1 in 10 Australian seniors plan to leave portion of estate to their pets
The relationship between pets and humans has evolved over many centuries. From trained hunters and service animals, to loyal four-legged friends – the position of the humble pet has become one of an irreplaceable companion.
With pets becoming prominent members of the modern family, it’s difficult to distinguish whether pets are a member of the family or piece of property? For most people, the answer is: both. No matter your emotional connection, the law considers pets to be tangible personal property, like a car, jewellery, or furniture.
The evolution of the pet’s place in the family has been confirmed by recent data that reveals a pet’s position has been elevated to become a core member of the modern family. According to an Retirement & Inheritance Report, 1 in 10 Australian seniors plan to leave some portion of their estate to their pets.
A further 76.7% of seniors who plan to bequest at least some part of their estate to their pets say they are doing so to ensure their pets will be taken care of after they pass on. 42.8% of Australian seniors claim they’re leaving their pets an inheritance as they are an important part of their family, while 36.3% say they have no children or grandchildren to provide for, leaving their pets as their heirs.
How to ensure your pet is looked after
There are a number of ways you can ensure your pet is looked after. Perhaps it’s your children, siblings, nieces or nephews, or maybe a close friend. Or if these are not suitable candidates, due to many reasons (such as housing, allergies, mobility), there are charitable organisations that can help.
If you’re leaving your pet to an individual, you may want to give a lump sum to help pay for some costs associated with your pet’s future care. Calculation could be derived by the annual costs to care for the pet, and multiple that figure by the pet’s remaining life expectancy, plus add some extra for medical care as the pet ages.
A will has the advantage of simplicity; including a pet in your will is usually relatively inexpensive. As with any other piece of property, you state in your will who you’ve chosen to inherit your pet upon your death — but you can also leave that person funds to help defray some of the cost of the pet’s care. Typically, the will would state that the person would only receive the money upon accepting responsibility for the pet.
Some individuals want to get more control by with a pet trust, which lets you set aside money with specific rules as to how the money will be used. This is ideal if you’re contemplating leaving a larger amount — to pay for much or all of your pet’s future needs, including not only food and vet visits, but also medication and grooming, plus any boarding, walking services, and other costs. You’d name a trustee to manage the funds, and ensure that the money is used solely for the care of the pet. The downside of trusts, however, is the cost: You could pay thousands of dollars in fees to set one up — depending on where you live and the complexity of your situation — and the trustee is entitled to compensation from the trust funds. Individuals must also want to decide what happens to any funds left in the trust when the pet dies; many people find it appropriate to donate the balance to an animal-related charity.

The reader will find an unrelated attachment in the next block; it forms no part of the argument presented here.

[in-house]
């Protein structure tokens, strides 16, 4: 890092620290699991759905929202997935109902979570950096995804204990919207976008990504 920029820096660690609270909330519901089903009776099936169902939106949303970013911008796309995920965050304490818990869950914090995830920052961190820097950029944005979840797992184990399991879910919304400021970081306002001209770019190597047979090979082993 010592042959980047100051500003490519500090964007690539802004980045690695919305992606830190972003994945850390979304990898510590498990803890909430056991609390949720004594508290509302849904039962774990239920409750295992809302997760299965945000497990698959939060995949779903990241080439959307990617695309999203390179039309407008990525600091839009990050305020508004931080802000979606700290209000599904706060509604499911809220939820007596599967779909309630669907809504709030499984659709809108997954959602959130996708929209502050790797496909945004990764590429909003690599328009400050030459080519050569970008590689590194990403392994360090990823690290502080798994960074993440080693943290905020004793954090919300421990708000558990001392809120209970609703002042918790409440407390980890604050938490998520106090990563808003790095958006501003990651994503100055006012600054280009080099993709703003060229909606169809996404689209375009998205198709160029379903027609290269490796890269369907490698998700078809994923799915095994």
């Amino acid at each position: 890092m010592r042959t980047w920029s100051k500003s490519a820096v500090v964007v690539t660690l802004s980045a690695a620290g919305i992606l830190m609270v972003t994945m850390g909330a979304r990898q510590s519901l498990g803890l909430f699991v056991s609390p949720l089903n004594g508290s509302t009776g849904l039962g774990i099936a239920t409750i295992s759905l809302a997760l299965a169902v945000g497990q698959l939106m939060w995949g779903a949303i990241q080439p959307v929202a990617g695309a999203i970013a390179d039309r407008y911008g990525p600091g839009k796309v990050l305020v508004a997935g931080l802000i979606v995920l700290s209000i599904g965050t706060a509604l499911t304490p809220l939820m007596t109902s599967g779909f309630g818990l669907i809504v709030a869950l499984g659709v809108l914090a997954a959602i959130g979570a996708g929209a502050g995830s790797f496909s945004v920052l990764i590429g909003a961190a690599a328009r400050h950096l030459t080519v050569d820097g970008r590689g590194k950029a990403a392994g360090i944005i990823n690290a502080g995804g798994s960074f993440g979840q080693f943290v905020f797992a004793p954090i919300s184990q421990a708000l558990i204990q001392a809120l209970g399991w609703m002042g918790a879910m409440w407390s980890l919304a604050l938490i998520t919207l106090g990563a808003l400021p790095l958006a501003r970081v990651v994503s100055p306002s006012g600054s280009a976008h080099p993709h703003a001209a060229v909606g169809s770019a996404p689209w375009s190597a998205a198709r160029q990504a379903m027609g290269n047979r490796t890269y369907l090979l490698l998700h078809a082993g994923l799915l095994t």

Manhattan woman leaves $100,000 to her 32 pet cockatiels along with specific instructions
The trust is controlled by her stepson, whom she stated is entitled to use his ‘judgement and discretion’ to determine how and when the money should be used for the pets. But she did leave some detailed instructions on how she would like her pets to live.
The will states that she wants them to continue living in the aviary at her home. Should they be moved, she requires it to be to a protected place of similar size and material, without a cage. She was also specific on how and when they’re fed. “It is my wish that the birds be fed and the building cleaned each Monday and Thursday and their food shall be purchased from AVI Cakes, Carrots, water and popcorn,” the will states.
On the more rags-to-riches side is Tommaso, a onetime stray cat on the streets of Rome, who inherited $13 million when his owner, the widow of an Italian property bigwig, Maria Assunta, died in 2011.
So why all the hassle with pets?
There is a great deal of research out there that shows pet ownership is beneficial to the health and wellbeing of seniors. Pets encourage us to get exercise and are just generally good for distressing, and helps minimise blood pressure and cholesterol through companionship. They are also offer an opportunity for non-verbal communication, such as individuals with Alzheimer’s or dementia, which can in turn assist with verbal communication. Pets are also a great way to meet other pet owners and enhance your social setting.
Put simply, pets are the ultimate companions. Not only do they provide their owners with unconditional love, but the routine of looking after a pet provides owners with the same benefits human companionship can.
Read more about the benefits of pets, and why pets can positively impact to your life
Volume one is not just limited to the benefits of pets, but covers a range of topics that explore how laughter is the key to a happier life. Volume One is important for anyone looking to be positive or reinforce their positive outlook on life. In it, we explore the key to happiness and why smiling is such an important part of life, regardless of your age. Read more on Volume One.
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